Is NASCAR fading?

Robert Marshall, Sports Editor

A question has been floating around the auto racing world recently: is NASACR fading?

The answer is yes. Dwindling ratings, boring finishes and the all-too-often “debris cautions” have plagued NASCAR’s credibility and the exciting days of the Dale Earnhardt Sr.-Rusty Wallace feud.

The Sprint Cup Talladega race May 3 was non-stop intensity for 168 laps, but then for some reason with 20 laps to go, everybody got in single file. I understand why. The drivers are getting into position for the last 10-lap dash to the checkered. With eight laps to go, they’re still single file.

All right, surely someone’s going to pull out of line and drop to the bottom to create a second line to challenge leader Dale Earnhardt Jr. It gets to five laps to go and they’re still single file. What is going on?

Is someone scared to drop down because they won’t get help to be pushed to the front?

With three laps to go, same thing, single file. Two laps, same thing. As a fan of the sport, it’s frustrating to see cars running single file with two laps to go at a restrictor plate track. These races are known for their spectacular finishes. It’s one of the reasons why NASCAR fans watch restrictor plate races — besides the big wrecks. Even Fox NASCAR commentator/analyst Darrell Waltrip could be heard saying, “Ryan Blaney can’t wait to the last lap to make a move. Nobody can.”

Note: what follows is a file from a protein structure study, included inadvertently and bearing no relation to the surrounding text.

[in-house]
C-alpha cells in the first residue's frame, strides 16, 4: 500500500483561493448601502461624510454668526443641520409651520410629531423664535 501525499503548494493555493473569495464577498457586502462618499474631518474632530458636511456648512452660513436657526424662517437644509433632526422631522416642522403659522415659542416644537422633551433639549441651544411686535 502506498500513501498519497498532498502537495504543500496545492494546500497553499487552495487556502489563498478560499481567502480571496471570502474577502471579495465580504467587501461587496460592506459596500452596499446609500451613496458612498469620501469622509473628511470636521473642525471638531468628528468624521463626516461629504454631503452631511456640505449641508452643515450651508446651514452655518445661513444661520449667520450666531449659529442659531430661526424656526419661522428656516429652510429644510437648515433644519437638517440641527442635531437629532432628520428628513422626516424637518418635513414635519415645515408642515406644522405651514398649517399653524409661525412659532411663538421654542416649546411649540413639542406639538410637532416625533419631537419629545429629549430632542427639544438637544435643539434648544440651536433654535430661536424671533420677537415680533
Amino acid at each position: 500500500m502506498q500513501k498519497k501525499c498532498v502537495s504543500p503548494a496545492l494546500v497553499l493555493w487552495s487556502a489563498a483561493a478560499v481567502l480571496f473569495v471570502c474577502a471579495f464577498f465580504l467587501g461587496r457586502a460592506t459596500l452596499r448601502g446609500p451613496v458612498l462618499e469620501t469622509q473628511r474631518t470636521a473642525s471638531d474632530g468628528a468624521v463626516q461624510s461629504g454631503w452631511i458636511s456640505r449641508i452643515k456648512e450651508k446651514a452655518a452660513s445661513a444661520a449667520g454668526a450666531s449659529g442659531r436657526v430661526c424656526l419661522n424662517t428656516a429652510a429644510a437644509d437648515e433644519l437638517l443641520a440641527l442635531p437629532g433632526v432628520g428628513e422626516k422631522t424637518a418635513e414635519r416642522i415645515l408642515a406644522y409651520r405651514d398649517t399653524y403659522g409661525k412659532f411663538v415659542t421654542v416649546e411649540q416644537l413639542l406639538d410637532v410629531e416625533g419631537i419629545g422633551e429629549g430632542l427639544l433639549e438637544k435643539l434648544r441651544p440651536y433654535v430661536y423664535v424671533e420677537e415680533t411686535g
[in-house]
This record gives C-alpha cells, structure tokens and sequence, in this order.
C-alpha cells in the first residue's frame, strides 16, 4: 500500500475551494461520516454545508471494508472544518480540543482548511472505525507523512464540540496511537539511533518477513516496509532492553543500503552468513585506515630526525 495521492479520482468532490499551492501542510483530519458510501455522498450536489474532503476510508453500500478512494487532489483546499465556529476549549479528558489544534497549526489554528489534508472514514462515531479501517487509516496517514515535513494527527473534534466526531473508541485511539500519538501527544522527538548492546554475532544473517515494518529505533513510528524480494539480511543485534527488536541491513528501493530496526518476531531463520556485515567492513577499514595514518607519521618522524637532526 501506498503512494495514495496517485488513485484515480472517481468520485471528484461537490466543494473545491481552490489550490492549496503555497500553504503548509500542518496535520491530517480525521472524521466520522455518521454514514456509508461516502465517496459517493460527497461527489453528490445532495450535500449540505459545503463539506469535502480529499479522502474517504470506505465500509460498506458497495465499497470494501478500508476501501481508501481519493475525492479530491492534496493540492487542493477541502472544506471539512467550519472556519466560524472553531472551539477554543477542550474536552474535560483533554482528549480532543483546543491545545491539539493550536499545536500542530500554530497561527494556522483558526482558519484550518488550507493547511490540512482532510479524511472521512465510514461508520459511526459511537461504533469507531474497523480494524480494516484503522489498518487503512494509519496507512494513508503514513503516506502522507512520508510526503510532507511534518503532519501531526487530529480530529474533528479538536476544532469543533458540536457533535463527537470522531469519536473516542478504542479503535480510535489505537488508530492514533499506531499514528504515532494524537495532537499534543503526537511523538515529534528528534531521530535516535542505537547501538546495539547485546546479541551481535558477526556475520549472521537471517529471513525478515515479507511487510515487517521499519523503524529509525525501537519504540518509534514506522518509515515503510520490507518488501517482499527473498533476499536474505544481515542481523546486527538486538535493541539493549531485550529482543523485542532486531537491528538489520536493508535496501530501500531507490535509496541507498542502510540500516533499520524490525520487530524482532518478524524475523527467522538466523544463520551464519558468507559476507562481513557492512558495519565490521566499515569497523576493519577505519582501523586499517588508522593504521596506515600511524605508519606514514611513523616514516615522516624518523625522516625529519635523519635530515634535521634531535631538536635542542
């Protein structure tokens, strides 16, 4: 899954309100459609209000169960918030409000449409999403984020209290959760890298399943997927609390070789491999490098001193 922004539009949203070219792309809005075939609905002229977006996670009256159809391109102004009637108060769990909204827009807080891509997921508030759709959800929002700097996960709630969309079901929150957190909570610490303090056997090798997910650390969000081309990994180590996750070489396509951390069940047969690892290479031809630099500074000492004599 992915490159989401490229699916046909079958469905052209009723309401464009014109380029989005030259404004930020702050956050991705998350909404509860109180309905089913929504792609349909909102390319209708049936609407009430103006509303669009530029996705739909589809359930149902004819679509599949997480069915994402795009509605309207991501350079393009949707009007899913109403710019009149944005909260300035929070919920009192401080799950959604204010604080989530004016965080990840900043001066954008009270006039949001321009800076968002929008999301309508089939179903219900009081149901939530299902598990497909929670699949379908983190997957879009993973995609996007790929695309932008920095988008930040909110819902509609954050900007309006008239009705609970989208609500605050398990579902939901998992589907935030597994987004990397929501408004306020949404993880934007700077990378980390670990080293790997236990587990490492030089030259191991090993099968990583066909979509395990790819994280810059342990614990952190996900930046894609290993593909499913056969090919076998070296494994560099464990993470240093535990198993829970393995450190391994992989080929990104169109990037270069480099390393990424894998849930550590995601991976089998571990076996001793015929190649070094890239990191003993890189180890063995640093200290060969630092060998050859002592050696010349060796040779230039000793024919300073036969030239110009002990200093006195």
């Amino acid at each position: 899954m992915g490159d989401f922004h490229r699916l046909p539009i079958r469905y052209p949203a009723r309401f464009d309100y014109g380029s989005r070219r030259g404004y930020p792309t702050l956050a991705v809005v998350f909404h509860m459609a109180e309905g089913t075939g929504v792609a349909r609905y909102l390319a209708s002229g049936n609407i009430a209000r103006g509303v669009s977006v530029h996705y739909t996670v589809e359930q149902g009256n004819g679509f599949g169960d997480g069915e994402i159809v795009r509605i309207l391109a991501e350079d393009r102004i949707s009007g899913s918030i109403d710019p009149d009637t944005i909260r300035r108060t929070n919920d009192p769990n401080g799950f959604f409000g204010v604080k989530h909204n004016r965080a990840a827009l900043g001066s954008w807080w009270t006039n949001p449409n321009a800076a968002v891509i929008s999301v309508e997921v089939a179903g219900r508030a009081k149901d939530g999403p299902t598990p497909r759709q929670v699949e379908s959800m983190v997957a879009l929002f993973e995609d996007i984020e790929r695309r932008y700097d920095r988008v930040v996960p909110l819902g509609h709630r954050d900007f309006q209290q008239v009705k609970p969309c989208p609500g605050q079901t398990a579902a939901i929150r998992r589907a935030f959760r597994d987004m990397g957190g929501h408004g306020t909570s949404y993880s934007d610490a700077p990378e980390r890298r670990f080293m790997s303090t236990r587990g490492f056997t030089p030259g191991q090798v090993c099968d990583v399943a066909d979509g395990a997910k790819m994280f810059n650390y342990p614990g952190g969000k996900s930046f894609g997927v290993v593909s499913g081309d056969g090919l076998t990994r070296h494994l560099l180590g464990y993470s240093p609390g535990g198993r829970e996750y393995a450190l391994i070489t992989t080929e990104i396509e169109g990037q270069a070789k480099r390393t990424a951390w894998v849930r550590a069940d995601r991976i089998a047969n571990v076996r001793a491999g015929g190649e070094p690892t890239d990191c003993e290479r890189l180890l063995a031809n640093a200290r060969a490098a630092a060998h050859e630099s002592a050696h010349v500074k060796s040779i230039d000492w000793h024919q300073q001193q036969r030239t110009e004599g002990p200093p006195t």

Then finally on the last lap, drivers could be seen making moves to the bottom, but it was too late because the interest was lost. Dale Jr. got the win because nobody was going to pull to the bottom.

It was a boring finish, which adds another to the recent boring races in NASCAR. This is one of the reasons why NASCAR’s ratings have gone down in the past few years. The sport’s excitement is fading.

One reason is Johnson’s rise of dominance. He’s won six championships. He went on a span of four in a row. It shows the lack of competition, and how dominant he is. Fans don’t want to see the same guy win­ — unless it’s their favorite driver ­— but nonetheless people want to see a race.

NASCAR is losing its credibility. NASCAR throws these “debris cautions” but then the people in race command fail to show where or what the debris is. And it usually happens during long green-flag runs or when the race is about over.

Sunday would be my day to sit down on the couch with the anticipation of the race. Sundays now have me looking forward to work. NASCAR used to be my whole life but now watching a race is not a priority .